White Hand Society: The Psychedelic Partnership of Timothy Leary & Allen Ginsberg

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Overview

In 1960 Timothy Leary was not yet famous—or infamous—and Allen Ginsberg was both. Leary, eager to expand his psychedelic experiments at Harvard to include accomplished artists and writers, knew that Ginsberg held the key to bohemia’s elite. “America’s most conspicuous beatnik” was recruited as Ambassador of Psilocybin under the auspices of an Ivy League professor, and together they launched the psychedelic revolution and turned on the hippie generation. A who’s who of artists, pop culture, and political figures ...

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White Hand Society: The Psychedelic Partnership of Timothy Leary & Allen Ginsberg

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Overview

In 1960 Timothy Leary was not yet famous—or infamous—and Allen Ginsberg was both. Leary, eager to expand his psychedelic experiments at Harvard to include accomplished artists and writers, knew that Ginsberg held the key to bohemia’s elite. “America’s most conspicuous beatnik” was recruited as Ambassador of Psilocybin under the auspices of an Ivy League professor, and together they launched the psychedelic revolution and turned on the hippie generation. A who’s who of artists, pop culture, and political figures people this story of the life, times, and friendship of two of the most famous, charismatic, and controversial members of America’s counterculture.

Peter Conners is the author of Growing Up Dead, The Hallucinated Confessions of a Teenage Deadhead.

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Editorial Reviews

Publishers Weekly
In 1960, Allen Ginsberg, high on William Blake and the resounding success of his epic poem, Howl, met Timothy Leary, the new Harvard psychologist eager to convince the world that getting high on psychedelic drugs could soothe the savage beast in the human heart. Conners (Growing Up Dead: The Hallucinated Confessions of a Teenage Deadhead) splendidly brings these two mavericks back to life as he chronicles that first meeting at Leary's house and traces their growing bond as they built the bridges between the "holy trinity" (Albert Hofmann, the father of psychedelics; Aldous Huxley; and William Blake) of visionary consciousness expansion and the 1960s psychedelic movement. Along the way, we glimpse all the familiar faces of the 1960s psychedelic era--Ken Kesey and the Merry Pranksters, who conducted their own acid tests; Jack Kerouac; William Burroughs; and Neal Cassady, among others. As Conners keenly observes, Ginsberg gave Leary entrée to the influential world of artistic America, and Leary gave Ginsberg an opportunity to expose America to powerful hallucinatory visions. Conners records Ginsberg and Leary's long, strange trip, from their earliest experiments with psilocybin to their deaths in the late 1990s. (Nov.)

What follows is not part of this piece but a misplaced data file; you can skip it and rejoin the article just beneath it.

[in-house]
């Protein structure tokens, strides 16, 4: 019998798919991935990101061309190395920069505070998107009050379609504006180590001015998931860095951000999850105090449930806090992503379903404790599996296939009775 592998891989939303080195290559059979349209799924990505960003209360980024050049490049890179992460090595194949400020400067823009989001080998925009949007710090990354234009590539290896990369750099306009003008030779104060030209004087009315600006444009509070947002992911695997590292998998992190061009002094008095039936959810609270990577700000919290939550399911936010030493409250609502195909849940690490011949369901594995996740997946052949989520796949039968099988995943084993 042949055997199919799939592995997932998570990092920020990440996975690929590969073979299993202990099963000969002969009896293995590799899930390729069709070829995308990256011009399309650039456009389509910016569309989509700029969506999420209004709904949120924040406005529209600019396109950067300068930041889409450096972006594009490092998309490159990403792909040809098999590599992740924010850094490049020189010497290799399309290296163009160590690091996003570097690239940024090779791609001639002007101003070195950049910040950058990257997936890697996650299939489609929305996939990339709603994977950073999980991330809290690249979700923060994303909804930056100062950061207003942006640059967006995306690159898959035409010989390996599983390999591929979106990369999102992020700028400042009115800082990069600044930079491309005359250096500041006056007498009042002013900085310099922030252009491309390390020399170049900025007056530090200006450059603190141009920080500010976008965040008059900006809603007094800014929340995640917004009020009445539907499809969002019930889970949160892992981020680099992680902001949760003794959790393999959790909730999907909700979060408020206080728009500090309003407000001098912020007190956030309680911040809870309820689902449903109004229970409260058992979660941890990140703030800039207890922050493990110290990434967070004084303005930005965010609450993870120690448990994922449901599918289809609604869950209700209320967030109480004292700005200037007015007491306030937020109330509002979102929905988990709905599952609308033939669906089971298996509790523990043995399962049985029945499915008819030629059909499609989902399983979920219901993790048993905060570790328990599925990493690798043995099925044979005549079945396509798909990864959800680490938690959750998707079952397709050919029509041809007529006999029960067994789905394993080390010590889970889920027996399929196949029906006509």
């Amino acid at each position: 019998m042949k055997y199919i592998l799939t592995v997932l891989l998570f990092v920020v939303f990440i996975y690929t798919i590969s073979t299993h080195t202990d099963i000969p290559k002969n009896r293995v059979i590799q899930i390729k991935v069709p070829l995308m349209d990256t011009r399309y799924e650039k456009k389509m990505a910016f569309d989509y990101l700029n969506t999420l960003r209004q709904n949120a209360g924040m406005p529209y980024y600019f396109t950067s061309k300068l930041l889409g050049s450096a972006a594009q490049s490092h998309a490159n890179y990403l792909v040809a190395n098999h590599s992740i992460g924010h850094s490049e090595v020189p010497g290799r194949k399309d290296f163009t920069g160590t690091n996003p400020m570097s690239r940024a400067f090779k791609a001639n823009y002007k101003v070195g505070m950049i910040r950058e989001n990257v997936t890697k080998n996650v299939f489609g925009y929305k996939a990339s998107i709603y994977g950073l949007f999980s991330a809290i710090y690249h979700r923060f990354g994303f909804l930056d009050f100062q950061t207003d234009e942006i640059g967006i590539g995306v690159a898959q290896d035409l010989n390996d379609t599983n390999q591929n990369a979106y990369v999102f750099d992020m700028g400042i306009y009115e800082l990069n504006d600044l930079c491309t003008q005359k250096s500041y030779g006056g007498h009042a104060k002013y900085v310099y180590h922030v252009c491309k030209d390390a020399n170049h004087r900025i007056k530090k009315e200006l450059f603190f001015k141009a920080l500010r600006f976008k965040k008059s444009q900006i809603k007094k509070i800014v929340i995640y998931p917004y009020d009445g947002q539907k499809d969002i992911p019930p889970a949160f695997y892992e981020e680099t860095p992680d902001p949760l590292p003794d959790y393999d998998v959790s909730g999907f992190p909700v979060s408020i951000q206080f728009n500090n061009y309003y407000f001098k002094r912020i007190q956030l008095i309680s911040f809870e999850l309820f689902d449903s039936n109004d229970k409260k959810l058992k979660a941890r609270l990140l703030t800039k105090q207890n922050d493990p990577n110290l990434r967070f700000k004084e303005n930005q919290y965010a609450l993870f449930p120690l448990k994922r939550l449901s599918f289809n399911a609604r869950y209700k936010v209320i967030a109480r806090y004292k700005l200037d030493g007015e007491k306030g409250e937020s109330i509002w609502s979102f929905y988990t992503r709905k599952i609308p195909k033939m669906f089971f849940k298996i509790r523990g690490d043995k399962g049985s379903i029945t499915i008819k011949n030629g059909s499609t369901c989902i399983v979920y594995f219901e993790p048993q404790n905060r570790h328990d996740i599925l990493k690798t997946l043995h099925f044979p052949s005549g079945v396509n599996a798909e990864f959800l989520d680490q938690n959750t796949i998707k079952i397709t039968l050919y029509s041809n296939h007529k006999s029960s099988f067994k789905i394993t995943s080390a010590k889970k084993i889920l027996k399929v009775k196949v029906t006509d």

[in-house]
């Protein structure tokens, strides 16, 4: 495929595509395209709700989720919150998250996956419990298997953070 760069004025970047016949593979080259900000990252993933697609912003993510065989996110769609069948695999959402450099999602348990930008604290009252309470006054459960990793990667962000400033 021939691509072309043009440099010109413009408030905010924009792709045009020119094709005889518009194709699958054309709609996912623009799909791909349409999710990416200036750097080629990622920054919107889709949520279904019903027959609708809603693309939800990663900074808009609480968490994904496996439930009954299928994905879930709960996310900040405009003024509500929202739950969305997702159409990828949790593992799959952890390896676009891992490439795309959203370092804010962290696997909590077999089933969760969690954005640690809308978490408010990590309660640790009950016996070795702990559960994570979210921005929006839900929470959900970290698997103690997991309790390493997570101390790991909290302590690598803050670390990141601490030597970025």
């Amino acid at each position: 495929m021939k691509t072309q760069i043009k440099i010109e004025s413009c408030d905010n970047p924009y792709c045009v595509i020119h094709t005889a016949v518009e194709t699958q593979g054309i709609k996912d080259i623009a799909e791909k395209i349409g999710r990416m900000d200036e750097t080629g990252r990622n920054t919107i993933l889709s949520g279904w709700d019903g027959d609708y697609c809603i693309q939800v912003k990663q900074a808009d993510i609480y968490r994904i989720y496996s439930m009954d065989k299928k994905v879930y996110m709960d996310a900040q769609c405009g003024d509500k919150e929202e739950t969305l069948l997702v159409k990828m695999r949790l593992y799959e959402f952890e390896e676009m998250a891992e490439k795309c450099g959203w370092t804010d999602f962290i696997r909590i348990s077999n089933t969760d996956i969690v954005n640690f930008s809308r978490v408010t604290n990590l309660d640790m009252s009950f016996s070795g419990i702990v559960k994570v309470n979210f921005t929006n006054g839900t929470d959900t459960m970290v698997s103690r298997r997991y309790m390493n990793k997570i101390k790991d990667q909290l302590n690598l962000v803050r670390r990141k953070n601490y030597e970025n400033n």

Electric Review
"White Hand is notable for both the tremendous amount of new information it provides and they way that it's presented. Conners not only tells us the whens and whys but he does so by-way of a seamless narrative that puts history into relevant perspective. Obviously, Conners instinctively understands the sensibilities of both Leary and Ginsberg and he writes from the 'inside,' giving a voice to the secret details of a movement that would come to influence the course of every art form."
Washington City Paper
"Combining strong archival research (especially in the Ginsberg archives at Stanford) with a narrative flair that animates, say, a lecture Leary made in Copenhagen into something out of Kinsey. Conners traces Leary’s progress from philandering West Coast researcher to psychedelic convert and Harvard lecturer alongside Allen Ginsberg’s progression from clean-shaven Blakean to hirsute Blakean. On the way, the two join forces to convince the Youth of the virtues of acid."
San Francisco Chronicle
Conners writes like a poet and researches like a scholar. He pored over hundreds of letters, FBI files and other primary sources to shed new light on these two avatars of altered consciousness. He argues convincingly that Leary 'would have just been some square Harvard professor' without the introductions and connections that Ginsberg provided.
Popmatters
Conners maps the trail of where Ginsberg's paths intersected with Leary's over three-hundred readable, well-paced, straightforward pages.
Prague Post
"Leary's life, and his fruitful collaboration with the poet Allen Ginsberg, has been illuminated in Peter Conners' recent study, White Hand Society: The Psychedelic Partnership of Timothy Leary and Allen Ginsberg, an engaging narrative which spans several decades, as well as the entire U.S., with side trips to Europe and North Africa."
From the Publisher
"A full account of the two 1960s icons who made it their cause to launch the psychedelic age…an entertaining overview of an era whose echoes still ring."—Kirkus
Kirkus Reviews
"A full account of the two 1960s icons who made it their cause to launch the psychedelic age. . . . an entertaining overview of an era whose echoes still ring."
Library Journal